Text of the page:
With the onset of a warmer, drier climate following their last major advance, the retreating glaciers left exposed a barren and raw landscape. Soon plants and animals began to take advantage of these newly-exposed expanses, infiltrating the mountain valleys from ice-free areas. Some of these organisms invaded from regions to the south that had remained unglaciated. Other organisms arrived from their unglaciated mountain peak refuges, islands of rock that the glaciers had failed to cover.
The climatic conditions of areas adjacent to melting glaciers were far from ideal for survival, but the constant glacial winds kept nearby valley bottoms mostly snow-free and the melting ice provided an abundance of water. Grasses and other hardy, cold-resistant species of vegetation soon took root in glacial silt and colonized the open spaces. Once this food source was established, large mammals such as bison, elk, deer, bighorn sheep and mountain goats gained a foothold.
As time passed, the climate continued to moderate. The glaciers dwindled and disappeared from all but the higher areas near the continental divide. As the annual cycle of growth and decay in the grasslands broke down the rock rubble and built up nutrient-rich soils, trees took root and spread through the valleys. During the warmest periods, between about 7000 and 3500 years ago, it is likely that grasslands and drier forests dominated, at least at lower altitudes. This combination of climate and habitat encouraged the growth of bison, elk and mountain-sheep herds.
More recently, during the Little Ice Age (from about A.D. 1200 to 1850), the onset of cooler temperatures and higher snowfall initiated a minor advance of the glaciers from their mountain strongholds. These colder conditions pushed treelines lower and permitted cold-tolerant spruce and fir forests to dominate the mountain slopes, much as they do today. Caribou, moose and bison, all species adapted to travel in deeper snow, frequented much of the area, while elk and deer were confined to the grasslands still covering the bottom lands of the lower Athabasca Valley and the slopes of the drier front ranges.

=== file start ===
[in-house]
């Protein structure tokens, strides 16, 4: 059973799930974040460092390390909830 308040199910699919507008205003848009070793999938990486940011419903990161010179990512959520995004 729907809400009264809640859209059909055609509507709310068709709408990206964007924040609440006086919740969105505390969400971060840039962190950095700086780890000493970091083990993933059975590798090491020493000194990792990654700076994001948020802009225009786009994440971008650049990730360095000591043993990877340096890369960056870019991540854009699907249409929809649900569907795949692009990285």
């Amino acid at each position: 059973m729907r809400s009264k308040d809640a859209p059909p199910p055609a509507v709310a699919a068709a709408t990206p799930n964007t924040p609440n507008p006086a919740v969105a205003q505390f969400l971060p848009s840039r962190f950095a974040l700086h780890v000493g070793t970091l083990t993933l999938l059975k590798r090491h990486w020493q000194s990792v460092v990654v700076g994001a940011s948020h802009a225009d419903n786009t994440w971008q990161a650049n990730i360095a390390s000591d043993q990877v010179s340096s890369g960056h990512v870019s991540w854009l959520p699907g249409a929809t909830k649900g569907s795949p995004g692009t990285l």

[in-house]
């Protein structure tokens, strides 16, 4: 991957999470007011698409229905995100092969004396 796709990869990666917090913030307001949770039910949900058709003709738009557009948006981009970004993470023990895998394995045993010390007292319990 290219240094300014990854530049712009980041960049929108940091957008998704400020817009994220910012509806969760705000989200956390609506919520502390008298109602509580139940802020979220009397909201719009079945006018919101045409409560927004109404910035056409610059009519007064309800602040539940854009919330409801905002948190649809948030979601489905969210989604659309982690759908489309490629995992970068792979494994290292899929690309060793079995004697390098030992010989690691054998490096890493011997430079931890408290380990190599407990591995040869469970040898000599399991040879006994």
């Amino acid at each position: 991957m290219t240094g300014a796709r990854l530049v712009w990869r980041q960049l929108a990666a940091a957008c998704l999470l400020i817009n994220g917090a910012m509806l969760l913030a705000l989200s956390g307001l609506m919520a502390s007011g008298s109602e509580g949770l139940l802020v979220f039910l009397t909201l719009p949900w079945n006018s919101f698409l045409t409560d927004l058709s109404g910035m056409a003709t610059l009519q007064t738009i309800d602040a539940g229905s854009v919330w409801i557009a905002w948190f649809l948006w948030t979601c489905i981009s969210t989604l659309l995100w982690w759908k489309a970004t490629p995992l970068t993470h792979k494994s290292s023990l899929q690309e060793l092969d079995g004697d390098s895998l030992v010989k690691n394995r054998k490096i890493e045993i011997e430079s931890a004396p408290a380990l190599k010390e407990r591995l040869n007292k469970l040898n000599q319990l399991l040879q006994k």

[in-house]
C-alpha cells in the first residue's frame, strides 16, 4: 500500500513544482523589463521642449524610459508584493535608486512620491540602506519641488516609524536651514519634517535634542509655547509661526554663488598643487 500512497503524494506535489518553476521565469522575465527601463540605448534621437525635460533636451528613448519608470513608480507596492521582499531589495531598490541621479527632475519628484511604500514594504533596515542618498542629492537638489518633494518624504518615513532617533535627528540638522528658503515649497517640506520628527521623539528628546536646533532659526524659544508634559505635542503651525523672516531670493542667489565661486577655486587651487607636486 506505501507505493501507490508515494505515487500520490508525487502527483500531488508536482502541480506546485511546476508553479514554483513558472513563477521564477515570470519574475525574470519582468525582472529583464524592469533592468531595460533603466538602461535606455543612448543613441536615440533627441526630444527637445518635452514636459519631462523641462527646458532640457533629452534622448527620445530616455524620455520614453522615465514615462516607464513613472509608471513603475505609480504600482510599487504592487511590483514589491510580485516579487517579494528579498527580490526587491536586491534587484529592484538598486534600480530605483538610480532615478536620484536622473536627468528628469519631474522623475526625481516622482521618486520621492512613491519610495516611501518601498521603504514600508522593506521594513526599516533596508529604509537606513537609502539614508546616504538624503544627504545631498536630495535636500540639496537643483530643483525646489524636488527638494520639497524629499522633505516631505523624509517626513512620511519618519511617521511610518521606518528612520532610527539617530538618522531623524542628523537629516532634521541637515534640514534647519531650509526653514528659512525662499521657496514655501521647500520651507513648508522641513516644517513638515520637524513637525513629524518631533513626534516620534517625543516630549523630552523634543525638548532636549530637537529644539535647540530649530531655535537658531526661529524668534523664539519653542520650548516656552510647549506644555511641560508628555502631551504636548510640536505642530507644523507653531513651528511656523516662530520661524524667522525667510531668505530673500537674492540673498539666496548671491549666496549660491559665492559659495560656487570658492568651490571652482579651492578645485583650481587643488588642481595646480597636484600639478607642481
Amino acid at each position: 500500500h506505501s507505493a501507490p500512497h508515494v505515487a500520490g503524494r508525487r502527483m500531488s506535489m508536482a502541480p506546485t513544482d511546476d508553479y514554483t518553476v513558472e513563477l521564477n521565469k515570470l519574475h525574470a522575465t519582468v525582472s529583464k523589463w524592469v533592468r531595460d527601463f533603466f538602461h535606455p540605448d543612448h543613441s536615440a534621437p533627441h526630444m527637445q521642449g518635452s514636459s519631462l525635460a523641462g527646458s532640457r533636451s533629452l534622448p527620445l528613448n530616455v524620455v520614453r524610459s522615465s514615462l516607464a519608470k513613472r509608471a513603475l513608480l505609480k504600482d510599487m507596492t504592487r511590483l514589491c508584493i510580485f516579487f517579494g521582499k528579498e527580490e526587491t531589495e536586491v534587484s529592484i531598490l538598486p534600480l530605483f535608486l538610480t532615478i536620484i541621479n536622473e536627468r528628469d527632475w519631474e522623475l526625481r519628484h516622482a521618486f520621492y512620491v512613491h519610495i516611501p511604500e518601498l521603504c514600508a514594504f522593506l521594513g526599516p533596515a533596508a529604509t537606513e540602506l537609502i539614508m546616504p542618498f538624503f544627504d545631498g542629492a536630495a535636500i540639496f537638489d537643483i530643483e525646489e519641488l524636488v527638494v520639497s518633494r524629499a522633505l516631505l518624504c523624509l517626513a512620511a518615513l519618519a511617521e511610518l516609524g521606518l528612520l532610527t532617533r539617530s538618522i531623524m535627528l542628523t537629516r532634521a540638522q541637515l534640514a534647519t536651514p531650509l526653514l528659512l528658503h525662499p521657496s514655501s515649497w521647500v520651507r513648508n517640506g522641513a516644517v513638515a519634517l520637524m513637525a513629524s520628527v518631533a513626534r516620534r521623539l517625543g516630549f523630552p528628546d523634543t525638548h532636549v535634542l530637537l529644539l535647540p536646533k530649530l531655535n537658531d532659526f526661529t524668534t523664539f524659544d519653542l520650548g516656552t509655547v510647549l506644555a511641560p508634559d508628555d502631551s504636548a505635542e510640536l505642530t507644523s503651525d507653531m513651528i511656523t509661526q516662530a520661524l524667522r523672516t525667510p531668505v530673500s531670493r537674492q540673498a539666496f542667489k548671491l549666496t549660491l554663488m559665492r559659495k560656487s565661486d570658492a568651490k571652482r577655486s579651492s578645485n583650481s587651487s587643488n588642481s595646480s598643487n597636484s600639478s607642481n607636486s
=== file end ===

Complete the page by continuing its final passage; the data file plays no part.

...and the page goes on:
During the past 150 years the climate has continued to fluctuate. Vegetation patterns have responded to its changes. Occasional severe winters, drought and periodic fire have played their part in shaping the ecology of the mountain regions. Numbers of animals, not to mention numbers of humans, have all been affected by the prevailing climate.
Although the Pacific Ocean lies several mountain ranges to the west, ocean winds influence much of Jasper's weather and contribute to the forces of change in the mountains. The winds rush up and over the main ranges. Moisture-laden clouds dump metres of snow and water in highlands such as the Columbia Icefield. Drier winds flow northeast down the Athabasca Valley, lifting sand and silt and sweeping slopes bare in their wake.
When the dominant west wind falters, Arctic fronts sweep in from the north and east and the temperature plummets. The park's northerly location and distance from the ocean make the climate of Jasper National Park 'continental', with long, cold winters and short, warm summers.